Oregon is now one of the first states to announce that it plans to officially wean itself off coal consumption. Governor Kate Brown signed a bill that prohibits the state’s utilities from purchasing coal-fired power after 2030. The bill is largely symbolic, since Oregon is not a coal producing state and consumes very little coal. In fact, Oregon produces and consumes far more hydroelectric energy than coal and natural gas.
- The level of coal consumption has been steadily rising in Oregon.
- Coal consumption is only 3 percent of all fossil fuel consumption.
- Coal consumption is only 2 percent of all fuel and renewable energy consumption.
- Hydroelectric power accounts for close to 35 to 40 percent of all of Oregon’s energy consumption.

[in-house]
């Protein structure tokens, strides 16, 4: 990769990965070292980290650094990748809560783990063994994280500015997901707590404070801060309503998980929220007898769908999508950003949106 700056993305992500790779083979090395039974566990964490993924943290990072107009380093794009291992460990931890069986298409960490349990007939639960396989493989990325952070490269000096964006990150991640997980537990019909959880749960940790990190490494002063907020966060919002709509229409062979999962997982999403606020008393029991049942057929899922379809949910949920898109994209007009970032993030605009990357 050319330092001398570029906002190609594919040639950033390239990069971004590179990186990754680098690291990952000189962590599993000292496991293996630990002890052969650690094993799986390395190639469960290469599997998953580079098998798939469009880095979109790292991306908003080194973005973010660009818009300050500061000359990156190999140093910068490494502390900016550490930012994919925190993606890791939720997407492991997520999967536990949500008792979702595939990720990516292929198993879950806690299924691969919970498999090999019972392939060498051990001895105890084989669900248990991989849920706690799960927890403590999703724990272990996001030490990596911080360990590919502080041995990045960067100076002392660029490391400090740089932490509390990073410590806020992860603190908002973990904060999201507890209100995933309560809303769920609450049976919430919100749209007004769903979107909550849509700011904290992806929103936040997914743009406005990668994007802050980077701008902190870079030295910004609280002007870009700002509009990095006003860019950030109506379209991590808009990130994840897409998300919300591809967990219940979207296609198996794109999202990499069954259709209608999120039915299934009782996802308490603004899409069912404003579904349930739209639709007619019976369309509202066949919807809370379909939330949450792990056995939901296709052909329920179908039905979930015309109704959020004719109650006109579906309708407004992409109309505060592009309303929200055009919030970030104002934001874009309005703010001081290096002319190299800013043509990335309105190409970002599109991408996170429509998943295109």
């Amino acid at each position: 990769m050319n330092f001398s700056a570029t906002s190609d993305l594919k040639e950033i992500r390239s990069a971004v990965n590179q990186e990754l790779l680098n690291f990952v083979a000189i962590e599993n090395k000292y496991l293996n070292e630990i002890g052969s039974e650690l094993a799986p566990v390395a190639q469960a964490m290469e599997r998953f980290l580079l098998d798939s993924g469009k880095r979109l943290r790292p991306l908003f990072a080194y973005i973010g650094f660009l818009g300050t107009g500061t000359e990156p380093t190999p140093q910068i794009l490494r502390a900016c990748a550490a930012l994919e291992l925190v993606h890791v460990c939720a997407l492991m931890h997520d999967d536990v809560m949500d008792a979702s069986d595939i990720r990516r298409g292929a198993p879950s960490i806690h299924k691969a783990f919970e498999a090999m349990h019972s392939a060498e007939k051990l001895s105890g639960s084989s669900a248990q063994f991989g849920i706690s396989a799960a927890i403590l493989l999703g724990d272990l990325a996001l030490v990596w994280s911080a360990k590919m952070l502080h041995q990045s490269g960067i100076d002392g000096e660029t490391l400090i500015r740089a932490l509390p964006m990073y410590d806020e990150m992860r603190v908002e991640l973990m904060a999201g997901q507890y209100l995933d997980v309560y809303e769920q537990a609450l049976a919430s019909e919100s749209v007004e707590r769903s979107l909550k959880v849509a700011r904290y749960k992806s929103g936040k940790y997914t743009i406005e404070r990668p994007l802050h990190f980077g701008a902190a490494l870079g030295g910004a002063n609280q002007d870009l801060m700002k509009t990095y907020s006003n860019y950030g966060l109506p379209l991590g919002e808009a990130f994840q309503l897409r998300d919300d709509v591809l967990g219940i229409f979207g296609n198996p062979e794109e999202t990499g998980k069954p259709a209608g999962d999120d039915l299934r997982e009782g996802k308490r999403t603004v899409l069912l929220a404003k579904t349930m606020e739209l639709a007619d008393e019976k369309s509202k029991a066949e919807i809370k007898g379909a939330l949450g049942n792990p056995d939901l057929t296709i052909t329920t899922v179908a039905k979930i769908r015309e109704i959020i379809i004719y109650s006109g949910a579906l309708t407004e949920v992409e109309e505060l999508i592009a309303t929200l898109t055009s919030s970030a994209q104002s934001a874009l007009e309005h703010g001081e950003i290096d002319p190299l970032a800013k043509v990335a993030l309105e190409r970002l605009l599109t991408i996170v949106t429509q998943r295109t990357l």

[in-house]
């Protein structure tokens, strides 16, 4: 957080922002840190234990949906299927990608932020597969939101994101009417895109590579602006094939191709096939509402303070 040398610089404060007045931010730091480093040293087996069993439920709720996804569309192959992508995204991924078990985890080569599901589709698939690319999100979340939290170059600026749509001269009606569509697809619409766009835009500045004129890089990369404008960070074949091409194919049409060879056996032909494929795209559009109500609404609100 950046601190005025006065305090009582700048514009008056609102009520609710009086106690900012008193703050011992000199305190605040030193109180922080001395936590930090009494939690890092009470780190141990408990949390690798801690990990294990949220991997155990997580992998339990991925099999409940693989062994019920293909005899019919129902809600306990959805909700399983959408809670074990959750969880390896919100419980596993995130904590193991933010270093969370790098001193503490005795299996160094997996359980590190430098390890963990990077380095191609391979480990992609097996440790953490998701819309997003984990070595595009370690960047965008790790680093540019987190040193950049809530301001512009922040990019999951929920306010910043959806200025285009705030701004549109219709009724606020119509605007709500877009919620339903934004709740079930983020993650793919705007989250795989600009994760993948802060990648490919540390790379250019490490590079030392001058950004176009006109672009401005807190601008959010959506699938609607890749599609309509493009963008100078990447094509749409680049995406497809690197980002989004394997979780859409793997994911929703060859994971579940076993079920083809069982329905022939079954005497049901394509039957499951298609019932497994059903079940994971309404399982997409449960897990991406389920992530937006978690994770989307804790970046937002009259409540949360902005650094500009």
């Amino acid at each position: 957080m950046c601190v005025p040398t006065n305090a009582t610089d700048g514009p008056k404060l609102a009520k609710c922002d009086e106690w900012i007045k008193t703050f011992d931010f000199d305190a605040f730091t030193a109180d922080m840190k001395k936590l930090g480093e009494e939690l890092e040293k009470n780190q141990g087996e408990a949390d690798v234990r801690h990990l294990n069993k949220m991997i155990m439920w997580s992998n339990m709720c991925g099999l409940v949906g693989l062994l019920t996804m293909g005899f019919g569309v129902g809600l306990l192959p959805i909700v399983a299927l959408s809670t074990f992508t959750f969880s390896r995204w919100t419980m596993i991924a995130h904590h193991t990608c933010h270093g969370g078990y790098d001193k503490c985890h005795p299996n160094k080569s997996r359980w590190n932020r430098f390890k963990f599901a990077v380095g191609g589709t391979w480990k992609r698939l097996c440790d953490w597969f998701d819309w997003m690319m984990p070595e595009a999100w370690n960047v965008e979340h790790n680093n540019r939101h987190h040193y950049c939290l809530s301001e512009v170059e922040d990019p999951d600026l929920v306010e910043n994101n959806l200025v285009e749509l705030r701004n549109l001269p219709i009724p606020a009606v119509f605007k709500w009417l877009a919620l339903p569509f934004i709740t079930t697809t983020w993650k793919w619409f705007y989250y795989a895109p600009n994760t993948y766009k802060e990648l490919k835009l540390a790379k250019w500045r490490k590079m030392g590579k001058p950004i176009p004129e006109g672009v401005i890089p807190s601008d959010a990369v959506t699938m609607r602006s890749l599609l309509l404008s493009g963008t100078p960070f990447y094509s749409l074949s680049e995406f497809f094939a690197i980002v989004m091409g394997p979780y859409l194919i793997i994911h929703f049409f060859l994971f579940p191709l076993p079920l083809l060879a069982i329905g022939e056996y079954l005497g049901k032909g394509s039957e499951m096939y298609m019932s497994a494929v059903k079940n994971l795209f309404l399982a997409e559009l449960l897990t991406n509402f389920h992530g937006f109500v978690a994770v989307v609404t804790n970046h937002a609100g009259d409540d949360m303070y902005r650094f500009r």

In addition to Oregon’s anti-coal move, the Environmental Protection Agency (EPA) announced that 11 states have failed to submit plans to reduce sulfur dioxide air pollution. The EPA says the states have not reduced their emissions enough to meet federal limits or submitted plans to the EPA outlining how they will meet an October 2018 deadline for meeting standards.
Both of these efforts will more than likely have very little effect. Oregon is not much of a coal consuming state and the EPA’s deadline comes after the next federal administration is sworn into office.